Is Insanity Breaking out in Switzerland?

The other day, I saw this item on “1500 Tons of Gold on the Line in Swiss Vote Buy Back Bullion.” Have a look:

There are people in Switzerland who resent that the country sold away much of its gold last decade. They may be a splinter group of Swiss politics, but they’re a persistent bunch.

And if they get their way in a referendum this month, these voters will make their presence known to gold traders around the world.

The proposal from the “Save Our Swiss Gold” proponents is simple: Force the central bank to build its bullion position up to at least 20 percent of total assets from 8 percent today. Holding 522 billion Swiss francs ($544 billion) of assets in its coffers, the Swiss National Bank would have to buy at least 1,500 tons of gold, costing about $56.3 billion at current prices, to get to the required threshold by 2019.

Those purchases, equal to about 7 percent of annual global demand, would trigger an 18 percent rally, giving a lift to gold bulls who’ve suffered 32 percent losses in the past two years, Bank of America Corp. estimates. With polls showing voters split before the Nov. 30 referendum, the SNB and national government are warning that such a move could undermine efforts to prevent the franc from surging against the euro and erode the bank’s annual dividend distribution to regional governments.

There they go again. The gold bugs are rallying to prop up the gold-price bubble with mandated purchases of the useless yellow metal so that it can be locked up to lie idle and inert in the vaults of the Swiss National Bank. How insane is that?

But wait! There is method to their madness.

A “yes” victory means Switzerland would face buying the metal at prices that quadrupled since it began selling more than half its reserves in 2000. The move would make the SNB the world’s third-biggest holder of gold. The initiative would also force the central bank to repatriate the 30 percent of its gold held abroad in the U.K. and Canada and bar it from ever selling bullion again.

With 1,040 metric tons, Switzerland is already the seventh-largest holder of gold by country, International Monetary Fund data show. According to UBS, a change in the law may force the SNB to buy about 1,500 tons, while ABN Amro Group NV and Societe Generale SA estimate the need at closer to 1,800 tons.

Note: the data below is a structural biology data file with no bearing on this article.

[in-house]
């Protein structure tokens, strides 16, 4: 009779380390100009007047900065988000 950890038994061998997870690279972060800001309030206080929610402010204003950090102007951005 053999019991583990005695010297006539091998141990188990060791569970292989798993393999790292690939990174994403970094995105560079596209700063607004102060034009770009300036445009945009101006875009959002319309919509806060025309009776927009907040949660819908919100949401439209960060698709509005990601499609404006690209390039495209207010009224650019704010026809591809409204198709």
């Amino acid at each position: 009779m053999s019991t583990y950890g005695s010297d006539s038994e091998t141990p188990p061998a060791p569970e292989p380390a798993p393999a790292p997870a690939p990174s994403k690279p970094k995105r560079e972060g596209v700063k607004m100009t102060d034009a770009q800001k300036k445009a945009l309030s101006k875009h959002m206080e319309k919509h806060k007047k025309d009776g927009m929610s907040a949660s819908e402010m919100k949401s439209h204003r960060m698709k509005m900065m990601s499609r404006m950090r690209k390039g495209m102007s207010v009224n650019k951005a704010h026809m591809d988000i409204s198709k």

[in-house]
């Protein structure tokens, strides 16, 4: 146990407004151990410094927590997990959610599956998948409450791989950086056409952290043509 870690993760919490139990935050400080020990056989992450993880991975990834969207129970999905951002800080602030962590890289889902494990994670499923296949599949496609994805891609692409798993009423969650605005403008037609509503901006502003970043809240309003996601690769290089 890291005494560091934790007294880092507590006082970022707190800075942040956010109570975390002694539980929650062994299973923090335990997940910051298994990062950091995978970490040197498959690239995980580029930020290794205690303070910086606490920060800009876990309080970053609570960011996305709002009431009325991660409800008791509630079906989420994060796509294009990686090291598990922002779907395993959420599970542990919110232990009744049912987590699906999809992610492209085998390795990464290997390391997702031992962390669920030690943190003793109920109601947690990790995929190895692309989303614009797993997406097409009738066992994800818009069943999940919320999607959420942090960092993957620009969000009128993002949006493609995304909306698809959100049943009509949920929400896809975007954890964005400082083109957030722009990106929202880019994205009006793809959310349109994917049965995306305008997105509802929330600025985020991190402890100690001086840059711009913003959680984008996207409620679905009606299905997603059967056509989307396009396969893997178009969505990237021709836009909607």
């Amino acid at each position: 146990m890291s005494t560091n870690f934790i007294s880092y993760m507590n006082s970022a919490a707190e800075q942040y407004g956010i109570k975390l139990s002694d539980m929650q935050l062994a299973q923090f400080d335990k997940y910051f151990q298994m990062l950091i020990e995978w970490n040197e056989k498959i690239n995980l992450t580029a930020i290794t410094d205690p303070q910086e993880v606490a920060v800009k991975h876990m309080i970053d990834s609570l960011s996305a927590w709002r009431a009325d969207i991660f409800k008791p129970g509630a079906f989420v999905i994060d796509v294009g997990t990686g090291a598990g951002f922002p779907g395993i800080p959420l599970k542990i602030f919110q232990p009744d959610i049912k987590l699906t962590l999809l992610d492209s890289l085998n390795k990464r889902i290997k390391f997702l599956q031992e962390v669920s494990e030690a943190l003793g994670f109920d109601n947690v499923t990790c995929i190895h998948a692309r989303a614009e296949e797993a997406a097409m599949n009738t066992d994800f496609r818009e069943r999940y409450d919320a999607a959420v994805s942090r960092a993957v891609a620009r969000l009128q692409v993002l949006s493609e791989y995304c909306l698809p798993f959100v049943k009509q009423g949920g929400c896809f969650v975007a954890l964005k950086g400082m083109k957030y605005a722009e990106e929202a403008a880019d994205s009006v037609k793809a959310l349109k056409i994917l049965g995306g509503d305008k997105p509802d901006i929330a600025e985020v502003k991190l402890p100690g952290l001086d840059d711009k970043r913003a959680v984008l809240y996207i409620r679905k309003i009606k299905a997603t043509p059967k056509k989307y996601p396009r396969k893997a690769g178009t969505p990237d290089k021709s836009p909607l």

The SNB’s assets have expanded by more than a third in the past three years because of currency interventions to enforce a minimum exchange rate of 1.20 per euro. As of August, just under 8 percent of its assets were in gold, compared with a ratio of 15 percent for Germany‘s Bundesbank.

Many people get all bent out of shape at the mere mention of bailing out the banks and Wall Street, but those same people don’t seem to mind bailing out all those hedge funds and gold investment trusts, as well as all the individual investors, egged on by the Peter Schiffs of the world and by the sleazy characters advertising on Fox News and talk radio, who recklessly jumped on the gold bandwagon at the height of the gold bubble from 2008 to 2011.

Gold price tanking? No problemo. Just get the central banks to start buying all the gold now being dumped into the market by people who have finally realized that it’s time to cut their losses before prices fall even further. The price of gold having fallen by almost 20% from its 2014 high, a central-bank rescue operation looks awfully attractive to a lot of desperate people. Even better, the rescue operation can be dressed up and packaged as if it were the quintessence of monetary virtue, merely requiring central banks to hold gold backing for the paper money they issue.

Of course, this referendum, even if passed by Swiss electorate, is less than half as insane as the Monetary Law enacted in 1928, at the urging of the Bank of France, by the French Parliament, a law requiring the Bank to hold gold equal to at least 35% of its outstanding note issue. The Bank in its gold frenzy went way beyond its legal obligation to accumulate gold. The proposed Swiss Law is less than half as insane as the French Monetary Law of 1928, because in 1928 France and much of the rest of the world were either on the gold standard or about to rejoin the gold standard, so that increasing the demand for gold meant forcing the world into the deflationary death spiral that turned into the Great Depression. The most that the proposed Swiss Law could do is force Switzerland into a deflationary spiral.

That would be too bad for Switzerland, but probably not such a big deal for the rest of the world. If the Swiss want to lock up 1500 tons of gold in the vaults of their central bank, well, it’s their sovereign right to go insane. Luckily, the rest of the world has figured out how to have a monetary system in which the gyrations of the hyper-volatile gold price can no longer ruin the lives of many hundreds of millions, if not billions, of people.